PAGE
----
Grinderpedia is your source for all things horizontal grinders, recyclers, and hammer hogs. Get the low-down on industry terminology, colloquialisms, and learn the ins-and-outs of Peterson’s industry-leading machines. Grinderpedia is your source for What You Need to Know.
The Adaptive Feed Control System controls all components of the feed system to optimize output. This system monitors the grinding load and varies the speed of the feed system to keep the engine working at the top of its power curve. It automatically accelerates the feed rollers, slows when the load is high, and reverses if the engine speed drops. It even monitors the engine temperature and varies the cooling fan speed to minimize power usage and reduce fuel consumption.
Airbags are used to provide positive air pressure to hold the anvil assembly in place during the grinding process. The air pressure can be adjusted depending on the type of feed material that is being ground to cushion against impacts (similar to a suspension system on a tractor-trailer, that cushions bumps).
A Cold Weather Kit is for customers that are operating in cold climates. There is a diesel and an electric option, but diesel is the most common as it can operate without needing a connection to a power source. Cold Weather Kits become more common when the temperature is below freezing, but especially once it has dropped below 0°F (-17.78°C).
This feature helps heat the engine block and the hydraulic oil which allows for smoother starts after machine down time and keeps the engine warm while being ran.
The compression roll service mode is a safety feature unique to Peterson machines that ensures the service is done safely and effectively by raising the compression roll high enough to service the rotor, securing it, and disabling the system. This keeps service personnel safe, and maintenance quick.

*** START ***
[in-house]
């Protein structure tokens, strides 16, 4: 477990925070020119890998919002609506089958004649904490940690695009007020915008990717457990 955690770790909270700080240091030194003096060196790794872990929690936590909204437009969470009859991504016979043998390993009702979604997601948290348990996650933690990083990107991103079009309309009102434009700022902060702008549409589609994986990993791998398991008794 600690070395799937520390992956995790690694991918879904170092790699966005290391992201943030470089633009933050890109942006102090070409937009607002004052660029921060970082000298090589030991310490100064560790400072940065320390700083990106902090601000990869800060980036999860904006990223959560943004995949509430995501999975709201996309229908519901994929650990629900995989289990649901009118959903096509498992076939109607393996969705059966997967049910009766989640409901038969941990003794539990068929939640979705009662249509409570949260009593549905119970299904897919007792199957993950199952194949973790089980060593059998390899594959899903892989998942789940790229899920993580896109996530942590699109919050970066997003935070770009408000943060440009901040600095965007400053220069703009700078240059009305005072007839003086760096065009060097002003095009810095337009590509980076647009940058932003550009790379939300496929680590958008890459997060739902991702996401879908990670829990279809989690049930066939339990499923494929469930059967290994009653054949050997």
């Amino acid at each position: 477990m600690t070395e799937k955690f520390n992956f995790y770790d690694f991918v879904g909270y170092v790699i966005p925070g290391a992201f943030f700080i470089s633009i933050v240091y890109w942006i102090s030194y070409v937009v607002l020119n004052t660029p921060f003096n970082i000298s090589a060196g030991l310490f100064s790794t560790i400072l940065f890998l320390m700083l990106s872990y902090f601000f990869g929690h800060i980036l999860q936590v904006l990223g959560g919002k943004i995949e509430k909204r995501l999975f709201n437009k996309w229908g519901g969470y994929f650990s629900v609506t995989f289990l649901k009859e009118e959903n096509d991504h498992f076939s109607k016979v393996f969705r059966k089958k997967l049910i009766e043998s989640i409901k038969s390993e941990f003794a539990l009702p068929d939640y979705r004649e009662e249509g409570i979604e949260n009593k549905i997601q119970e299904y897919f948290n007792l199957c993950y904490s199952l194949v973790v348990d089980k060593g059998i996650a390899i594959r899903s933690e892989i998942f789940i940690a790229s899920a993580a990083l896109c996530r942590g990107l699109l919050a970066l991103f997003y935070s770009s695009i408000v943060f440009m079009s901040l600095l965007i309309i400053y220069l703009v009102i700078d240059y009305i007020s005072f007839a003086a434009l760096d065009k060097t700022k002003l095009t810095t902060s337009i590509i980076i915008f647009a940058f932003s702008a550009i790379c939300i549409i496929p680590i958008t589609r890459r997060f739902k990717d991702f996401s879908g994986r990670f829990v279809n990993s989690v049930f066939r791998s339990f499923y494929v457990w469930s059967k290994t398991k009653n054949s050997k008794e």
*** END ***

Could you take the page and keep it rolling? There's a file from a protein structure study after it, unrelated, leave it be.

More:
The Discharge Belt on Peterson horizontal grinders is a cleated, single conveyor belt that moves materials, which have been passed through the grinding chamber, away from the machine into a stockpile. The discharge belt length and height determines the stockpile size before it needing to be removed or the grinder repositioned.
An Electronic Control System (ECS) is a controller, programmable logic controller (PLC), or processor that controls the automatic electrical and hydraulic functions of a machine. It also controls safety systems, operating, and captures important machine data.
The optional feed chain return pan is used when the horizontal grinder is being used in an application when a perfect product is desired (when the slide gate is in the closed position) recirculating the unground material to be reduced again (or for easy cleanup). The pan is located underneath the hopper.
The Feed Opening is the area under the compression roll at the maximum working lift height. This is the area that all material must pass under and through to enter the grinding chamber. It is generally measured height by width.
All Peterson tracked machines come standard with triple grouser track shoes. Track shoes are what gives a machine the traction in mud, snow, and other soil conditions to move easily. Shoe styles range from rubber for indoor and pavement, to heavy duty for rocky ground. Different shoes perform best in different conditions.
Triple grouser track shoes are suitable for soft and hard ground while providing maneuverability. The grouser teeth (perpendicular protrusions) are shallow and spaced fairly close together as opposed to single grouser track shoes–providing more flotation above the surface. This means less ruts and washboarding.
Single and double grouser track shoes are available as an option on most tracked Peterson machines.
The hammer is the bit holder and bit assembly, which includes the bit spacer. The hammer strikes against the anvil, breaking material up.
The bit holder can be referred to as the hammer without referring to the whole assembly. A series of holders are welded to a shell rotor or secured in place by rotor pins to a pinned rotor in a predetermined pattern, each holding a grinding bit. Grinding bits are secured to the holders by bolts, washers, and lock nuts.